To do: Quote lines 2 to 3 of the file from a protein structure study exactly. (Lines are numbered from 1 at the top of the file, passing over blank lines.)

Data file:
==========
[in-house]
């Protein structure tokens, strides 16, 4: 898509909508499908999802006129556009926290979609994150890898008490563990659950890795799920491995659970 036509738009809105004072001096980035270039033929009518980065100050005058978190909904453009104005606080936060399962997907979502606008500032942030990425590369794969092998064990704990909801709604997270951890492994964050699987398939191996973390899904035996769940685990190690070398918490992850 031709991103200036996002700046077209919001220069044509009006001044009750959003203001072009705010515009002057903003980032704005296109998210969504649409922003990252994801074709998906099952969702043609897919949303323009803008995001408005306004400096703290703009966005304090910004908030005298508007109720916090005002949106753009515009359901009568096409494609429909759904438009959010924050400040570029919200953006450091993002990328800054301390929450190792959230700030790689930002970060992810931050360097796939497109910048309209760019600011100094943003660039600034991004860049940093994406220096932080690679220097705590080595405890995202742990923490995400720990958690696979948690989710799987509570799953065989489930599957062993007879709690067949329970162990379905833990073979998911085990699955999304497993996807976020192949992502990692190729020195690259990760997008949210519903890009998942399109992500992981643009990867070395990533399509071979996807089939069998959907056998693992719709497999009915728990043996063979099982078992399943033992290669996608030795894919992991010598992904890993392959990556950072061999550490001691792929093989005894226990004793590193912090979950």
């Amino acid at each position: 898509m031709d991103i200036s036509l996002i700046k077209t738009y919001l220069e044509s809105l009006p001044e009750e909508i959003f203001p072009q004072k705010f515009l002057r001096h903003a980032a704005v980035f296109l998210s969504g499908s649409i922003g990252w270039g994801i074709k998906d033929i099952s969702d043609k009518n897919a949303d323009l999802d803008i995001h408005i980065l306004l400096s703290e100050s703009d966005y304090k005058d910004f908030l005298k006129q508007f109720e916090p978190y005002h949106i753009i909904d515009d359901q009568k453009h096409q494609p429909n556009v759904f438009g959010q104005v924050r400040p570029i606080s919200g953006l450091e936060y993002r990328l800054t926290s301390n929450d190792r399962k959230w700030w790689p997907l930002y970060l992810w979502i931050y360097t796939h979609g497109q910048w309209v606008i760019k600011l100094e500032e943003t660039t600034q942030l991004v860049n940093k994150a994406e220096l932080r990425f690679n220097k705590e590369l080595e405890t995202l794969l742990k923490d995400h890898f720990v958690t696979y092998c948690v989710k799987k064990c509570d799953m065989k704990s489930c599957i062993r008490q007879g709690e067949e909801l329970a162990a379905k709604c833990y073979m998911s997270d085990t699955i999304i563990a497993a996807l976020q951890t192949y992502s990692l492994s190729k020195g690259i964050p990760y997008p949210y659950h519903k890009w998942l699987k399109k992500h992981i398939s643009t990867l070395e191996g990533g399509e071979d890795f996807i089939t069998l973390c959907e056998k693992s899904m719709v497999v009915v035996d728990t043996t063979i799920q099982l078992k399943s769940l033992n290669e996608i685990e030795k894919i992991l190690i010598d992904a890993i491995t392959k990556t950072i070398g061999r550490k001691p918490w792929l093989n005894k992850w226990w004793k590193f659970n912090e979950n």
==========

């Protein structure tokens, strides 16, 4: 898509909508499908999802006129556009926290979609994150890898008490563990659950890795799920491995659970 036509738009809105004072001096980035270039033929009518980065100050005058978190909904453009104005606080936060399962997907979502606008500032942030990425590369794969092998064990704990909801709604997270951890492994964050699987398939191996973390899904035996769940685990190690070398918490992850 031709991103200036996002700046077209919001220069044509009006001044009750959003203001072009705010515009002057903003980032704005296109998210969504649409922003990252994801074709998906099952969702043609897919949303323009803008995001408005306004400096703290703009966005304090910004908030005298508007109720916090005002949106753009515009359901009568096409494609429909759904438009959010924050400040570029919200953006450091993002990328800054301390929450190792959230700030790689930002970060992810931050360097796939497109910048309209760019600011100094943003660039600034991004860049940093994406220096932080690679220097705590080595405890995202742990923490995400720990958690696979948690989710799987509570799953065989489930599957062993007879709690067949329970162990379905833990073979998911085990699955999304497993996807976020192949992502990692190729020195690259990760997008949210519903890009998942399109992500992981643009990867070395990533399509071979996807089939069998959907056998693992719709497999009915728990043996063979099982078992399943033992290669996608030795894919992991010598992904890993392959990556950072061999550490001691792929093989005894226990004793590193912090979950």
């Amino acid at each position: 898509m031709d991103i200036s036509l996002i700046k077209t738009y919001l220069e044509s809105l009006p001044e009750e909508i959003f203001p072009q004072k705010f515009l002057r001096h903003a980032a704005v980035f296109l998210s969504g499908s649409i922003g990252w270039g994801i074709k998906d033929i099952s969702d043609k009518n897919a949303d323009l999802d803008i995001h408005i980065l306004l400096s703290e100050s703009d966005y304090k005058d910004f908030l005298k006129q508007f109720e916090p978190y005002h949106i753009i909904d515009d359901q009568k453009h096409q494609p429909n556009v759904f438009g959010q104005v924050r400040p570029i606080s919200g953006l450091e936060y993002r990328l800054t926290s301390n929450d190792r399962k959230w700030w790689p997907l930002y970060l992810w979502i931050y360097t796939h979609g497109q910048w309209v606008i760019k600011l100094e500032e943003t660039t600034q942030l991004v860049n940093k994150a994406e220096l932080r990425f690679n220097k705590e590369l080595e405890t995202l794969l742990k923490d995400h890898f720990v958690t696979y092998c948690v989710k799987k064990c509570d799953m065989k704990s489930c599957i062993r008490q007879g709690e067949e909801l329970a162990a379905k709604c833990y073979m998911s997270d085990t699955i999304i563990a497993a996807l976020q951890t192949y992502s990692l492994s190729k020195g690259i964050p990760y997008p949210y659950h519903k890009w998942l699987k399109k992500h992981i398939s643009t990867l070395e191996g990533g399509e071979d890795f996807i089939t069998l973390c959907e056998k693992s899904m719709v497999v009915v035996d728990t043996t063979i799920q099982l078992k399943s769940l033992n290669e996608i685990e030795k894919i992991l190690i010598d992904a890993i491995t392959k990556t950072i070398g061999r550490k001691p918490w792929l093989n005894k992850w226990w004793k590193f659970n912090e979950n």